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Discover Lenten rose for the shade garden
Early spring is a wonderful time, as the garden and landscape start to wake from the winter season. One of the many wonderful spring flowering plants is the Lenten rose, an old favorite that you may not often see.
I was recently in Union County for the New Albany Home and Garden Show and got to see much of the state in bloom as I drove. Wisteria, refined and shrub-like or scrambling over everything, is putting on a purple display. Eastern redbud presented flowers ranging from pale pink to magenta on naked branches, and flowering dogwoods were showing off along the edges of wooded areas.
Along the coast, the southern indica azaleas, with their huge blooms of pinks and purples, were becoming prominent. But I saw the Lenten rose while walking and enjoying the New Albany wildflower garden of my friends Sherra and Ken.
Colonies of Lenten rose announced the arrival of spring with their nodding green flowers, some with pink tinges. Lenten rose is a reliable, flowering perennial. It is long-lived and fairly easy to grow in the shade garden.
Lenten rose belongs to the family of hellebores. One of the most common hellebores is Helleborus orientalis, or Lenten rose. The original cup-shaped flowers colors range from a pale green to creamy white. Many hybrids are available with flower colors ranging from pink to dark burgundy, and many have dark speckles.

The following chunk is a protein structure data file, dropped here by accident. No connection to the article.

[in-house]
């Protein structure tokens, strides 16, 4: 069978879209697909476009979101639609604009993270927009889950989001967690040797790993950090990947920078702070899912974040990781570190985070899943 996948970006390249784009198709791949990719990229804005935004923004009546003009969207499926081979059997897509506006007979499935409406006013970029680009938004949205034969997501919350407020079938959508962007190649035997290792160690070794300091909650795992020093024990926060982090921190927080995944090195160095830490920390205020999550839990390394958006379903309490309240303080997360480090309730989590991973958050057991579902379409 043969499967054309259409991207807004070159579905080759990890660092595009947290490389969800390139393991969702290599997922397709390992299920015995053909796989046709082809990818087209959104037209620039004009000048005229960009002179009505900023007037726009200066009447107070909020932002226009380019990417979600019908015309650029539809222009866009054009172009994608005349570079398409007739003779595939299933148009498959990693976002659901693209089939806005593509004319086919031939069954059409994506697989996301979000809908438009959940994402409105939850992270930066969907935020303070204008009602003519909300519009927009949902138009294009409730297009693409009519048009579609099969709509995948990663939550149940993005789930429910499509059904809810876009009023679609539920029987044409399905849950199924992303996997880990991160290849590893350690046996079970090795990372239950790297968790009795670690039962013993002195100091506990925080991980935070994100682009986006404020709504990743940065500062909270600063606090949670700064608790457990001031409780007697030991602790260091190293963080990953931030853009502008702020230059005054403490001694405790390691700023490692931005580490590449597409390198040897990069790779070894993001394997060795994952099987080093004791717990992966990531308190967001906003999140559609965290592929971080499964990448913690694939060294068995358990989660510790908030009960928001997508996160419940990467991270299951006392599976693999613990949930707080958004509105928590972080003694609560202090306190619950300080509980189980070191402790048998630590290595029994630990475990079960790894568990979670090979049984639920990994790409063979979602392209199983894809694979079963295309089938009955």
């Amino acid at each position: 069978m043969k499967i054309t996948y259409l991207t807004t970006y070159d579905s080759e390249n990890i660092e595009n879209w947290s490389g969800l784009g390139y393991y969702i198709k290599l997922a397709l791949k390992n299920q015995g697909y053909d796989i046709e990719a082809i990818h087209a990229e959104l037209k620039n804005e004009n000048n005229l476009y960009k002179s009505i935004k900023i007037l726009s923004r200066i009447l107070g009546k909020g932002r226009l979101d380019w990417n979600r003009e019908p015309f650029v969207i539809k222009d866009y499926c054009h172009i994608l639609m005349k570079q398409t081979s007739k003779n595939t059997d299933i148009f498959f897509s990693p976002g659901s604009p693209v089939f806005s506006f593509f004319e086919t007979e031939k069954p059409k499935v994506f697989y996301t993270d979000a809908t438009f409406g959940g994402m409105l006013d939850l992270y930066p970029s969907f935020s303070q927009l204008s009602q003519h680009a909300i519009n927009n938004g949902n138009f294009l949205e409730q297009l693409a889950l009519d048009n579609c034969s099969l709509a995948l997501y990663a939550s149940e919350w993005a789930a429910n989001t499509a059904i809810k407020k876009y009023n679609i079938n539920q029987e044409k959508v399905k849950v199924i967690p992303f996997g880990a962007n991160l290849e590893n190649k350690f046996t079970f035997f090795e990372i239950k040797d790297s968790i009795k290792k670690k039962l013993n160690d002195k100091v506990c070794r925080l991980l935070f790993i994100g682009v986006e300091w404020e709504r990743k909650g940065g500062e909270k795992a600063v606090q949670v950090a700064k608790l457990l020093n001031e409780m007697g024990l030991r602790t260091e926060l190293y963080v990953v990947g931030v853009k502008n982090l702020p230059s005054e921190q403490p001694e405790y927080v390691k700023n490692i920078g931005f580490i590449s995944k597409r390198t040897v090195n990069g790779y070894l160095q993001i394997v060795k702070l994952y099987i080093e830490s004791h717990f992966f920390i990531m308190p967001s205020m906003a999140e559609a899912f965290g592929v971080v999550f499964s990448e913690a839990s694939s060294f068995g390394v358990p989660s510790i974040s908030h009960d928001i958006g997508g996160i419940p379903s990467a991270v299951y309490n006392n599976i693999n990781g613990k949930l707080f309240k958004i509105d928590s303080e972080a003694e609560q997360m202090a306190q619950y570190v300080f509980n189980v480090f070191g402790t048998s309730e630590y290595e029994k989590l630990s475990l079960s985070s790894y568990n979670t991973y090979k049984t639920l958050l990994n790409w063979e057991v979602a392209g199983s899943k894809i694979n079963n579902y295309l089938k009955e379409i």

The flower colors of Lenten rose are actually provided by sepals, structures that resemble petals. The actual flowers are inconspicuous. The sepals remain long after pollination has occurred, often until the next year.
The only care Lenten rose usually requires is that you cut back the dead and fading foliage to keep the plant neat. You need to divide the plant only every few years, if at all.
As long as the soil is rich in organic matter and consistently moist and well drained, the foliage can remained attractive well into the summer months. Once established, Lenten rose is somewhat drought tolerant, but if the weather turns really dry, be sure to provide supplemental irrigation.
Before you plant Lenten rose, be sure to have your garden soil tested; it prefers a neutral or slightly alkaline pH. Plant Lenten rose with the crown even with the surrounding soil, and leave 2 to 3 feet between plants. Feed early in the spring with a sprinkling of slow-release fertilizer.
Lenten rose readily reseeds. If you have a named variety, be sure to remove these seedlings, as they will not be true from seed. You can move the seedlings to other areas of the shade garden or give them to gardening friends and neighbors to enjoy.
The Perennial Plant Association named Lenten rose the Perennial Plant of the Year in 2005.
If you have never grown Lenten rose, make this the year you try this tough and dependable plant. There are hellebores that will thrive in most climatic conditions across Mississippi, even on the Gulf coast.